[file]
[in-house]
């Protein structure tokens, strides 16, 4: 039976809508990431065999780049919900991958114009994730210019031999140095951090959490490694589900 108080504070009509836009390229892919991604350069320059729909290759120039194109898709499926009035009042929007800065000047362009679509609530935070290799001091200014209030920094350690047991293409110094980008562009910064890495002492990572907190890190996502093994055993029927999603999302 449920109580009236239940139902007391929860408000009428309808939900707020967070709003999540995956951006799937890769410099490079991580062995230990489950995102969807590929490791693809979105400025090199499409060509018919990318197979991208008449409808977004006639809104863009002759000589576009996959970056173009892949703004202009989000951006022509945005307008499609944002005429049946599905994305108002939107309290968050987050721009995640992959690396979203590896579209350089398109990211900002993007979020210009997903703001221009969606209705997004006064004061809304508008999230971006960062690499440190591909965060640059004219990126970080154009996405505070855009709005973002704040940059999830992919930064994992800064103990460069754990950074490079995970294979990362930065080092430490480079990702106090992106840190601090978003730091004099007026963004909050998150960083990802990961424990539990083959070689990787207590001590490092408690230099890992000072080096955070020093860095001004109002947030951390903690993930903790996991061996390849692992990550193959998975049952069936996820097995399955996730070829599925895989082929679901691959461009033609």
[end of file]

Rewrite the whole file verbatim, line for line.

[in-house]
């Protein structure tokens, strides 16, 4: 039976809508990431065999780049919900991958114009994730210019031999140095951090959490490694589900 108080504070009509836009390229892919991604350069320059729909290759120039194109898709499926009035009042929007800065000047362009679509609530935070290799001091200014209030920094350690047991293409110094980008562009910064890495002492990572907190890190996502093994055993029927999603999302 449920109580009236239940139902007391929860408000009428309808939900707020967070709003999540995956951006799937890769410099490079991580062995230990489950995102969807590929490791693809979105400025090199499409060509018919990318197979991208008449409808977004006639809104863009002759000589576009996959970056173009892949703004202009989000951006022509945005307008499609944002005429049946599905994305108002939107309290968050987050721009995640992959690396979203590896579209350089398109990211900002993007979020210009997903703001221009969606209705997004006064004061809304508008999230971006960062690499440190591909965060640059004219990126970080154009996405505070855009709005973002704040940059999830992919930064994992800064103990460069754990950074490079995970294979990362930065080092430490480079990702106090992106840190601090978003730091004099007026963004909050998150960083990802990961424990539990083959070689990787207590001590490092408690230099890992000072080096955070020093860095001004109002947030951390903690993930903790996991061996390849692992990550193959998975049952069936996820097995399955996730070829599925895989082929679901691959461009033609």